SpaceX has lost its second Starship prototype in a couple of months with the loss of SN9 in a high-altitude test. Like its predecessor, SN8, this prototype was lost while attempting to land.
The failure of both prototypes appears to have been caused by a fault in the engine assembly. The full-sized mock-ups of SpaceX’s planned interplanetary rocket have a cluster of three Raptor engines. In the case of SN8, the prototype came in too fast after a seemingly successful test of ascent and a “bellyflop” maneuver that SpaceX was testing for descent.
The SN9 prototype rose to an apogee, or maximum altitude, of about ten kilometers before beginning its descent. The test included a transfer of propellant to the internal header tanks, which were meant to hold fuel for the attempted controlled descent and landing.
Similar to the SN8 test profile, SN9 also tested a “bellyflop” maneuver during descent. SpaceX also successfully tested active aerodynamic control during descent using the four signature flaps on the Starship rocket. The process could be automated using SN9’s onboard computer to enable a more precise landing.
One of the Raptor engines intended to slow the prototype during the landing attempt failed to ignite, which caused the loss of SN9. Some watchers have said that two failures, one in which the prototype could not produce enough thrust to slow down for a safe landing and another in which an engine failed to ignite, could indicate that the problem is with the Raptor engines and not the Starship rocket itself.
The similar issue with SN8 was apparently enough to spark a safety review by the Federal Aviation Administration (FAA). The investigation delayed the SN9 test flight, much to the annoyance of Elon Musk, who criticized the FAA’s handling of space-related activity in a tweet.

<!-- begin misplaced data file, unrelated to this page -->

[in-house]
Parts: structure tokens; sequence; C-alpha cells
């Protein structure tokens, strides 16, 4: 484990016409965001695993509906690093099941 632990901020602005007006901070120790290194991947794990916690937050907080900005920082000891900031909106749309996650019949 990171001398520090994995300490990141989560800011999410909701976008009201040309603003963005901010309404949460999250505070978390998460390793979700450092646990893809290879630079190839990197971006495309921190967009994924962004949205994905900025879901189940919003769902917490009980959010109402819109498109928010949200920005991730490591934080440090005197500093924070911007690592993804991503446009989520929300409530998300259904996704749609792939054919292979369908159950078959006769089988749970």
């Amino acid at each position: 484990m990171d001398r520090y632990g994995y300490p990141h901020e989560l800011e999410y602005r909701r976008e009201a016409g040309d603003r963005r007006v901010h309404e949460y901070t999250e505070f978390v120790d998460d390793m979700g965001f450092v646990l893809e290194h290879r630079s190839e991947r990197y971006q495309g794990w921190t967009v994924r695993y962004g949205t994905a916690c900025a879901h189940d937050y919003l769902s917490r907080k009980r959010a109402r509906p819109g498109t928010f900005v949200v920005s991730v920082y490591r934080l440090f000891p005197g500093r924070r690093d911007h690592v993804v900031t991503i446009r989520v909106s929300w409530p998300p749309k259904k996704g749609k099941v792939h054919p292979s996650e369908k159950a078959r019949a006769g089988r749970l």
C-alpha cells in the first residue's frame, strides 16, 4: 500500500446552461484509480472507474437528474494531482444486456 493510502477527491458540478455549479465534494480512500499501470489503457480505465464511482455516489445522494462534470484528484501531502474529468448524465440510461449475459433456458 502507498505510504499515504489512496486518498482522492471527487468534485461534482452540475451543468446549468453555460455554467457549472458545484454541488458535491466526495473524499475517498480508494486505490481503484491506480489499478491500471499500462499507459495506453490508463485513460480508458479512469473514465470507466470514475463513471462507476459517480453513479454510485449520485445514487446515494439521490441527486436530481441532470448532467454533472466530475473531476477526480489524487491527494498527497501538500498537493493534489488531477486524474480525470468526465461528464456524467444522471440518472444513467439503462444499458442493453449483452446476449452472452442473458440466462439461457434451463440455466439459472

The FAA has ruled that the SpaceX has violated its test flight license due to safety issues that have not yet been released publicly. Even with the apparent regulatory issues, SpaceX says that it is making progress toward a fully flight-worthy Starship. In a statement, the company said:
“These test flights are all about improving our understanding and development of a fully reusable transportation system designed to carry both crew and cargo on long-duration, interplanetary flights and help humanity return to the moon, and travel to Mars and beyond.”
Once the Starship is ready for regular flights, SpaceX anticipates that it will be able to lift 100 metric tonnes to Earth orbit. Like the Falcon rocket’s first stage boosters, which have been reused as many as five times for the launch of satellites, reusable Starships will help to bring the cost of interplanetary travel down.
This makes SpaceX’s launch services more affordable for private organizations who would like to launch satellites of varying sizes and can also save taxpayer dollars for things like launching ocean observation satellites and GPS satellites. It is also more environmentally friendly than simply discarding “spent” rocket stages and building new ones for each launch.
SpaceX still has the similar SN10 prototype, which was recently seen sitting beside its now-destroyed sister prototype at its launch facility in Boca Chica. Some observers interpreted the move of bringing both prototypes out as a silent protest of the FAA investigation into the loss of SN8.
There has been some speculation about when SN10 might launch, but SpaceX has not yet issued any statements on future testing of its Starship prototypes. Like the SN8 test, SpaceX says that it has gotten enough data from the SN9 test for engineers to analyze despite the loss of the prototype.